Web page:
GrowthSpotting: The Art of Global Investing
This series cuts through market noise to explore a handful of what we believe are the most relevant and inevitable global trends for investors seeking growth.
These powerful subthemes take a closer look at what we think is a valuable framework for understanding growth drivers worldwide—our “MANTRA” (Mass Affluence, New Technology, Restructuring and Aging).
Today’s post focuses on Data Deluge: Airports of the Digital Age.
One of the major driving forces in the world today is the Data Deluge. Data traffic is growing around 60% per year and is expected to continue doing so.1 At that rate, the amount of data we’ll be handling each year will have increased more than 100-fold by 2022.
There are several companies that are able to profit from their position in this value chain. One of them is data center operator Telecity Group (TCY LN). Here’s why.
Think of gamers who are in different cities. The data each player sends when using his/her gaming or mobile device must be transmitted immediately to the screens of the other players. Assume one player has a data service plan from Verizon in the U.S., another player uses BT Group in the UK and a third player is a German customer of Deutsche Telecom. Each of those three telecom companies must first carry the data over their own systems, then repeatedly pass it back and forth among themselves (like a soccer ball) as rapidly as possible. The less distance a bit of data has to travel—and the closer the different telecom company servers are to each other—the better. Therefore, the best place for their servers to be is right next to each other, as close as possible to the hubs of the major cables which carry data from one region to another.
The global cable and data center networks are arranged much like the hub and spoke systems used by most major airlines. When it comes to data, what hubs do you think are the busiest in the world? It turns out that the top three are Amsterdam, Frankfurt and London. In each of these cities, Telecity owns a data center that houses the telecom’s servers and content providers to ensure that their customers are able to communicate in “real time.” As a result, Telecity’s revenue has grown at over 20% annually in the past three years while net margins have held steady at nearly 18%.2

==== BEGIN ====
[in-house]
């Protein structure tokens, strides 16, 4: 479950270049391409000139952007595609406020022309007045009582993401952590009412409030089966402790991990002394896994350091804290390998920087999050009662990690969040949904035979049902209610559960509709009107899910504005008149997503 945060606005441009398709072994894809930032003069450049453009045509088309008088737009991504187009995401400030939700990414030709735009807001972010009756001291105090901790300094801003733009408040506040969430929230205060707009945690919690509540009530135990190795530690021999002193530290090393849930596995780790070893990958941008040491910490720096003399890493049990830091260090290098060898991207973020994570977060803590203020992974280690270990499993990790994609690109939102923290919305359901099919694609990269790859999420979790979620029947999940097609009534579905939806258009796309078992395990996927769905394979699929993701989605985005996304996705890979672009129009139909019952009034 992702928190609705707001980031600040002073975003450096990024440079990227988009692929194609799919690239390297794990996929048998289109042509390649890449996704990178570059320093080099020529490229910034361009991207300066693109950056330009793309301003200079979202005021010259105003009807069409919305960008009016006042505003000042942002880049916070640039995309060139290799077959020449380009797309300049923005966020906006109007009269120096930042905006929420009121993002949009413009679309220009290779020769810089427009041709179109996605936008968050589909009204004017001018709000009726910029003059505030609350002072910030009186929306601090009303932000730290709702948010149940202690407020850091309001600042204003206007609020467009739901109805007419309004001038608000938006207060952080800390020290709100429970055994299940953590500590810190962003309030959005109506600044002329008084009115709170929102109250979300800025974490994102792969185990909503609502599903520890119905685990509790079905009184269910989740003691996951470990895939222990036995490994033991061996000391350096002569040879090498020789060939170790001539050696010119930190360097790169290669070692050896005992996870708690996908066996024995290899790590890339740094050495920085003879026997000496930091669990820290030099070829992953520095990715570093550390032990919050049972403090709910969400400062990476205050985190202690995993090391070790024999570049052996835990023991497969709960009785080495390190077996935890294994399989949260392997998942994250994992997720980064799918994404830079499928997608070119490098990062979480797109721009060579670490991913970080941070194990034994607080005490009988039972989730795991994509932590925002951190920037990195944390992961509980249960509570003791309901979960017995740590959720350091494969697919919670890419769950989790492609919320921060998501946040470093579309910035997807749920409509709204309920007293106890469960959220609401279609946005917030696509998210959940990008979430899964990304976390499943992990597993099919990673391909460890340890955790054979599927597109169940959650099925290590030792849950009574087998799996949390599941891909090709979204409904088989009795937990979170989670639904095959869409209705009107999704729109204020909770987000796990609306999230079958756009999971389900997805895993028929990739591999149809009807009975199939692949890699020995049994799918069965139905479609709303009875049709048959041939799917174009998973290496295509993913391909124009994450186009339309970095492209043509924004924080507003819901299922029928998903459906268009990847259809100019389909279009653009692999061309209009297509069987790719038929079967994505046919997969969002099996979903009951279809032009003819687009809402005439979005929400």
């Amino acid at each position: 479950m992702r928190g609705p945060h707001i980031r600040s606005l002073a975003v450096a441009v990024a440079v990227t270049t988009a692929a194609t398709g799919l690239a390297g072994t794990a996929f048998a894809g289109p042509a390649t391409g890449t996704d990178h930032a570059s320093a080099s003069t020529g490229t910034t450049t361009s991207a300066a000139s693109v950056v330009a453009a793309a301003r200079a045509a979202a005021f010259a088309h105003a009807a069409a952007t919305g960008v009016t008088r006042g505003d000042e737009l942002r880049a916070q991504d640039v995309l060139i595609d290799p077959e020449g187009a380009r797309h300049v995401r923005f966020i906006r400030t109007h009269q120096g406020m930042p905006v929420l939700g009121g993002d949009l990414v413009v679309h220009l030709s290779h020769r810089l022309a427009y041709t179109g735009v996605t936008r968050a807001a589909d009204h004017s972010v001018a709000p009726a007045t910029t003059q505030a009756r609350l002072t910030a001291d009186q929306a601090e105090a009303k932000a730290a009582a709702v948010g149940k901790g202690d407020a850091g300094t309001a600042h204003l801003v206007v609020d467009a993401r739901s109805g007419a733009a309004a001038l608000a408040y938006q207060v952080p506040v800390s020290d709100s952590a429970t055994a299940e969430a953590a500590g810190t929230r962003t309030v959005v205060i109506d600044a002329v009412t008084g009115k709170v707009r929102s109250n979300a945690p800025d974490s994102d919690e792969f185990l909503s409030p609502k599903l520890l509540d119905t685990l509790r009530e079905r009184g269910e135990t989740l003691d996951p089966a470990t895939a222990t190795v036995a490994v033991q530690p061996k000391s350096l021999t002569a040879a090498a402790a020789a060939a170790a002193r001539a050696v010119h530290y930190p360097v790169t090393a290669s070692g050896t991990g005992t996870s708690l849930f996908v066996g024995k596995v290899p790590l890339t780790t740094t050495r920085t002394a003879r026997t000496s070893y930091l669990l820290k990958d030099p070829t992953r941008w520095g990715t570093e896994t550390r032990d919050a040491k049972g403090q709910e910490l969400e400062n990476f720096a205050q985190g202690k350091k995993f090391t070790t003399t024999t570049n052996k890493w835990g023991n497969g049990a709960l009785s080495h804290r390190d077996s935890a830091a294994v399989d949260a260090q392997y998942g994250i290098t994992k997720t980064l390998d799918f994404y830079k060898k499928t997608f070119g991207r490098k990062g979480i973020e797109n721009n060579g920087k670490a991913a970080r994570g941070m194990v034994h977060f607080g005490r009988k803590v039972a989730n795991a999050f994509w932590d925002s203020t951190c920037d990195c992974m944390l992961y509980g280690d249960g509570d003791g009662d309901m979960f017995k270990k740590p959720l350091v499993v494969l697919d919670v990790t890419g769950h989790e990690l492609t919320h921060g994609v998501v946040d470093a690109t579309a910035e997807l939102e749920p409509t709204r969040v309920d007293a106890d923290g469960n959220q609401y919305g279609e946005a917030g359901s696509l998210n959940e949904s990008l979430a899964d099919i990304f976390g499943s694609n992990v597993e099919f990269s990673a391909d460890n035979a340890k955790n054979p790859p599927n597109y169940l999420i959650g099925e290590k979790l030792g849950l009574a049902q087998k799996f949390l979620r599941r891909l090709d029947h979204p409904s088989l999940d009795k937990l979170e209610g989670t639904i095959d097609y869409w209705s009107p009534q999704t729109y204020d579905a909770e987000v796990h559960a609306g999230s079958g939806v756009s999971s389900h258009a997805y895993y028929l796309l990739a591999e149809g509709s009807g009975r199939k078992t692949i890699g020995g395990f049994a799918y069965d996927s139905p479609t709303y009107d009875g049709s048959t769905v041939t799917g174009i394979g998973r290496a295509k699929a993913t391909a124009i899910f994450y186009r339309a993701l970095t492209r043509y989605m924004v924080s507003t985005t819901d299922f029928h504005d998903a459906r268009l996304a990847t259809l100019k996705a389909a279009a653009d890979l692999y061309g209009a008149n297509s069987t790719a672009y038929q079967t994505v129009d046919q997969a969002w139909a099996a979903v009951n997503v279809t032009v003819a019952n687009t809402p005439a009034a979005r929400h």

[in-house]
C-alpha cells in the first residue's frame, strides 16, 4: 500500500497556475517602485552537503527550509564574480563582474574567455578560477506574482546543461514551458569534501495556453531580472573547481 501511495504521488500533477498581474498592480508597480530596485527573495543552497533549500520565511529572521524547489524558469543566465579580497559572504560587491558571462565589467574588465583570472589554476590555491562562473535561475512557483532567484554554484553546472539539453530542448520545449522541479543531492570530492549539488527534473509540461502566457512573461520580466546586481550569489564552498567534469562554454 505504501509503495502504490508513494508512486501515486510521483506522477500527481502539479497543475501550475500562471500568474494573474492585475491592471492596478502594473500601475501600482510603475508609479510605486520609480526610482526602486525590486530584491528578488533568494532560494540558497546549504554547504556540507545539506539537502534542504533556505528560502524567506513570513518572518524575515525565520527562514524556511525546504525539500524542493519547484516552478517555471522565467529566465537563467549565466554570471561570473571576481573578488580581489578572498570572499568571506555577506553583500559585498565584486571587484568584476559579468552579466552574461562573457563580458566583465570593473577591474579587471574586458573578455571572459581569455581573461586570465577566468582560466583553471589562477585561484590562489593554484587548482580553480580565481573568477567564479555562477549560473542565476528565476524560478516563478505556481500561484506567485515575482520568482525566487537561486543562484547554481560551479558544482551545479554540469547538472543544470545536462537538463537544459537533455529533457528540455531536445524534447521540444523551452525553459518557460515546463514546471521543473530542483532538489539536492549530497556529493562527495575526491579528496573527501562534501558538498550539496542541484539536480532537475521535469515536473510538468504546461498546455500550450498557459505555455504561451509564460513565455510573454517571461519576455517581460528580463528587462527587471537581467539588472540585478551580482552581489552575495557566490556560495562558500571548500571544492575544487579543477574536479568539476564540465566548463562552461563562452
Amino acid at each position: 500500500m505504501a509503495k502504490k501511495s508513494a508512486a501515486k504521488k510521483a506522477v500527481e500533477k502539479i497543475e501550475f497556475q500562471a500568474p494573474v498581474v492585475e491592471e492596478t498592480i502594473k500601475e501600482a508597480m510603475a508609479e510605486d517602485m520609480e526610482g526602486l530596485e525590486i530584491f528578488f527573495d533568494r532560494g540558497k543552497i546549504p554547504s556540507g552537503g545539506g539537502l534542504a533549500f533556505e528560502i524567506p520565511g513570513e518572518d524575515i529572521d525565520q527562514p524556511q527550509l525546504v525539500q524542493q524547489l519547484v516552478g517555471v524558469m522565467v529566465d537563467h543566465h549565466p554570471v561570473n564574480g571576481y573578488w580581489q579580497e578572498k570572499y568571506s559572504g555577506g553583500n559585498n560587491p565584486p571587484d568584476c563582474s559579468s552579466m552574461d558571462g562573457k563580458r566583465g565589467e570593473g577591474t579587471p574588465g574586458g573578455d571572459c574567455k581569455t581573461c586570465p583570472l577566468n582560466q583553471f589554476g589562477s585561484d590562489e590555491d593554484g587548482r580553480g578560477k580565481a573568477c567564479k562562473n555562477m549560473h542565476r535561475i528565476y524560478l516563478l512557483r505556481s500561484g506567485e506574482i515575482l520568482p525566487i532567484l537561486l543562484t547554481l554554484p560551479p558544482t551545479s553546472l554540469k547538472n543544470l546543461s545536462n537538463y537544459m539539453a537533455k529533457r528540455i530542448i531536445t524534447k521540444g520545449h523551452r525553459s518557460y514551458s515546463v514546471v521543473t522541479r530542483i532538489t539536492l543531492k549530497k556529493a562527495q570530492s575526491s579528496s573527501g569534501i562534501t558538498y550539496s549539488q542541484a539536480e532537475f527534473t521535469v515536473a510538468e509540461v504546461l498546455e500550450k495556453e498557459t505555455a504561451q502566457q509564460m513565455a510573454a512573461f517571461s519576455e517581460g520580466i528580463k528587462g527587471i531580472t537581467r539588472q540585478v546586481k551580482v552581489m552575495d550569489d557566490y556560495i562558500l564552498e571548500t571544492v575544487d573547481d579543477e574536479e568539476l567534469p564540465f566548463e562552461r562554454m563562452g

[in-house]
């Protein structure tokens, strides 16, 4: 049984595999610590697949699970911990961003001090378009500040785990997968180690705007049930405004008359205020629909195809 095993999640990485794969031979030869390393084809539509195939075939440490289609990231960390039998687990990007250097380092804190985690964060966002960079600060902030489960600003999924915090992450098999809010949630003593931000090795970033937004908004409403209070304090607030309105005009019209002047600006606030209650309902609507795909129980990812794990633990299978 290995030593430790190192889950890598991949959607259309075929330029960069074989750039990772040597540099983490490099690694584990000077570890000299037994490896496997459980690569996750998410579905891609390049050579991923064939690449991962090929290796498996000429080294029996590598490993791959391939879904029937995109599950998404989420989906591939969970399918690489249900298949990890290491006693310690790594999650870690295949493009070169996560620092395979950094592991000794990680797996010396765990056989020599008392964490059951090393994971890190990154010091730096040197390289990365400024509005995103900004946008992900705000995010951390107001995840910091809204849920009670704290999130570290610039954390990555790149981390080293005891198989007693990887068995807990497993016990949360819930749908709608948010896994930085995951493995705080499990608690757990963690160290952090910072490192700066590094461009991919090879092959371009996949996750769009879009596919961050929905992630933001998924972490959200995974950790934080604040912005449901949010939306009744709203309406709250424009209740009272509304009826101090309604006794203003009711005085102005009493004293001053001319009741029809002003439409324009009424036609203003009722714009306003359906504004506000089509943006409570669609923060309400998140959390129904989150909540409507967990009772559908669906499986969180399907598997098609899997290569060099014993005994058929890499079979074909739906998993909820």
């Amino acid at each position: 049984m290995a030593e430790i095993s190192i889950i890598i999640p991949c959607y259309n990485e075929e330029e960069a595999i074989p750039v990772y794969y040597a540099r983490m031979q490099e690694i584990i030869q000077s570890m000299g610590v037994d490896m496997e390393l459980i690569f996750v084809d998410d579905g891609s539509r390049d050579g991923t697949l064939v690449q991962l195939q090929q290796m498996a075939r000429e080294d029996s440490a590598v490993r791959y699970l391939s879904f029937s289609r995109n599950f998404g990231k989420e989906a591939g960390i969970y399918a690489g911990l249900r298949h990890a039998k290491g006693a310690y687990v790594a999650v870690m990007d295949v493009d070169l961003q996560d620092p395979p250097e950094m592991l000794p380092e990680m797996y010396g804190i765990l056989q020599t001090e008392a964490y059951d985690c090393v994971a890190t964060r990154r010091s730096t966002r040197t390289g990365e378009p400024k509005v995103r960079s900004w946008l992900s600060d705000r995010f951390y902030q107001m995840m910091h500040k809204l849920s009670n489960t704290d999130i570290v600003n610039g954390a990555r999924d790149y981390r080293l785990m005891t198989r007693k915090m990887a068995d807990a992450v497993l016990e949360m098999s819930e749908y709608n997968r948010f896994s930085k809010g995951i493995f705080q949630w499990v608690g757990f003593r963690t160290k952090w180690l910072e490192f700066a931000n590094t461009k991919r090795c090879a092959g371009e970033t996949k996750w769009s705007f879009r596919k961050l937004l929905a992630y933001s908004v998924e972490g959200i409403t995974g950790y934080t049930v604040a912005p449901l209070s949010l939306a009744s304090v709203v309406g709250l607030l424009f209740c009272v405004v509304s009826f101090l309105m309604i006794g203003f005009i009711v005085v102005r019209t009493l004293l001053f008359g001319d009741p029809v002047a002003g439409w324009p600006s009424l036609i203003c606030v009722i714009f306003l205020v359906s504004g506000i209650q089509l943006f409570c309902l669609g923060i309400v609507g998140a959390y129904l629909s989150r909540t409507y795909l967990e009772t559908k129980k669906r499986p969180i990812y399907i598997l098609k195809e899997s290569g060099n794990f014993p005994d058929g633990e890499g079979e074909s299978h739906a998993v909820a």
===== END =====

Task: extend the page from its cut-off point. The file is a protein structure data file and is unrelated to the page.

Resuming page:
I believe the location of Telecity’s data centers provides a crucial and durable competitive advantage, especially in view of the hurdles of adding capacity in the center of these cities (think how long travelers have dreamed of adding a fourth runway at Heathrow).
Just look at this picture taken by my colleague, Robert Dunphy, when he recently visited Telecity’s London offices. Do you see the road that is blocked off between Telecity’s two data centers? That’s where Telecity is adding capacity. In essence, London is giving up a road to prevent a data traffic jam.
- The Economist, “All Too Much”, 2/25/2010. http://www.economist.com/node/15557421
- Bloomberg, 6/12/12. Past performance does not guarantee future results.
Read more from the series GrowthSpotting: The Art of Global Investing at http://blog.oppenheimerfunds.com/tag/growthspotting/